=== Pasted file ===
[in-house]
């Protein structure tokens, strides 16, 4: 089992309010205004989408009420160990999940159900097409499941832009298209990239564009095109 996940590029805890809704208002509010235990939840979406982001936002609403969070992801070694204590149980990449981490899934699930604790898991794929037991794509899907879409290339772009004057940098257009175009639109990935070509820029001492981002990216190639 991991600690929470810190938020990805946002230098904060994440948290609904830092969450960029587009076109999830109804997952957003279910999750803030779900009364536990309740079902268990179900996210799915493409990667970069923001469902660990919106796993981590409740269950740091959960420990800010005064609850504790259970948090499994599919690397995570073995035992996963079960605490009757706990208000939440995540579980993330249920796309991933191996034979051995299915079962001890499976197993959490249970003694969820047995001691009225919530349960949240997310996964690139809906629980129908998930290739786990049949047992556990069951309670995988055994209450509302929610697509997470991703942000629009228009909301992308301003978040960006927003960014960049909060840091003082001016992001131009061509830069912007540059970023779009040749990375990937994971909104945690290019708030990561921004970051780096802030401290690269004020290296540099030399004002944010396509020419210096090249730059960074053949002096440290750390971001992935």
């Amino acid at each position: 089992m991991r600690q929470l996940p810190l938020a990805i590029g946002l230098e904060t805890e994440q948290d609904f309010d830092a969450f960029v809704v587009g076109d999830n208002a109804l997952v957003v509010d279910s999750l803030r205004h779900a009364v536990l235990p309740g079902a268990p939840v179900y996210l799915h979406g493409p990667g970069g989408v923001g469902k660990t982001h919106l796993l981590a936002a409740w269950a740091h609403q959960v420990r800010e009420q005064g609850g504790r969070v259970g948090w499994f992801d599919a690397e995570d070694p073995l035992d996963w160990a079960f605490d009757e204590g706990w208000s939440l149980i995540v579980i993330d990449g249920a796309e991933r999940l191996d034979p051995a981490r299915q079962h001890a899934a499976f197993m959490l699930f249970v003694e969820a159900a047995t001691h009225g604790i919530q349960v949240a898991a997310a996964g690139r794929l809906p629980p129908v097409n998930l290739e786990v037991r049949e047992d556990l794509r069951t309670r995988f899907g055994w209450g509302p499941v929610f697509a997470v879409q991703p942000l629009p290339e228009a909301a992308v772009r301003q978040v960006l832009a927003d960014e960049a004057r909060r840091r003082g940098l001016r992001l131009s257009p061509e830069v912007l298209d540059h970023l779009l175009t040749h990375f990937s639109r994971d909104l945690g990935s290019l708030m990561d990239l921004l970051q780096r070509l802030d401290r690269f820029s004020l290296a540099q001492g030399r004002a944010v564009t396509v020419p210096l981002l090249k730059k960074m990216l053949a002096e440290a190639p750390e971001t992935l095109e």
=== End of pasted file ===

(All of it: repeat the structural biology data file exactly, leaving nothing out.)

[in-house]
């Protein structure tokens, strides 16, 4: 089992309010205004989408009420160990999940159900097409499941832009298209990239564009095109 996940590029805890809704208002509010235990939840979406982001936002609403969070992801070694204590149980990449981490899934699930604790898991794929037991794509899907879409290339772009004057940098257009175009639109990935070509820029001492981002990216190639 991991600690929470810190938020990805946002230098904060994440948290609904830092969450960029587009076109999830109804997952957003279910999750803030779900009364536990309740079902268990179900996210799915493409990667970069923001469902660990919106796993981590409740269950740091959960420990800010005064609850504790259970948090499994599919690397995570073995035992996963079960605490009757706990208000939440995540579980993330249920796309991933191996034979051995299915079962001890499976197993959490249970003694969820047995001691009225919530349960949240997310996964690139809906629980129908998930290739786990049949047992556990069951309670995988055994209450509302929610697509997470991703942000629009228009909301992308301003978040960006927003960014960049909060840091003082001016992001131009061509830069912007540059970023779009040749990375990937994971909104945690290019708030990561921004970051780096802030401290690269004020290296540099030399004002944010396509020419210096090249730059960074053949002096440290750390971001992935």
């Amino acid at each position: 089992m991991r600690q929470l996940p810190l938020a990805i590029g946002l230098e904060t805890e994440q948290d609904f309010d830092a969450f960029v809704v587009g076109d999830n208002a109804l997952v957003v509010d279910s999750l803030r205004h779900a009364v536990l235990p309740g079902a268990p939840v179900y996210l799915h979406g493409p990667g970069g989408v923001g469902k660990t982001h919106l796993l981590a936002a409740w269950a740091h609403q959960v420990r800010e009420q005064g609850g504790r969070v259970g948090w499994f992801d599919a690397e995570d070694p073995l035992d996963w160990a079960f605490d009757e204590g706990w208000s939440l149980i995540v579980i993330d990449g249920a796309e991933r999940l191996d034979p051995a981490r299915q079962h001890a899934a499976f197993m959490l699930f249970v003694e969820a159900a047995t001691h009225g604790i919530q349960v949240a898991a997310a996964g690139r794929l809906p629980p129908v097409n998930l290739e786990v037991r049949e047992d556990l794509r069951t309670r995988f899907g055994w209450g509302p499941v929610f697509a997470v879409q991703p942000l629009p290339e228009a909301a992308v772009r301003q978040v960006l832009a927003d960014e960049a004057r909060r840091r003082g940098l001016r992001l131009s257009p061509e830069v912007l298209d540059h970023l779009l175009t040749h990375f990937s639109r994971d909104l945690g990935s290019l708030m990561d990239l921004l970051q780096r070509l802030d401290r690269f820029s004020l290296a540099q001492g030399r004002a944010v564009t396509v020419p210096l981002l090249k730059k960074m990216l053949a002096e440290a190639p750390e971001t992935l095109e």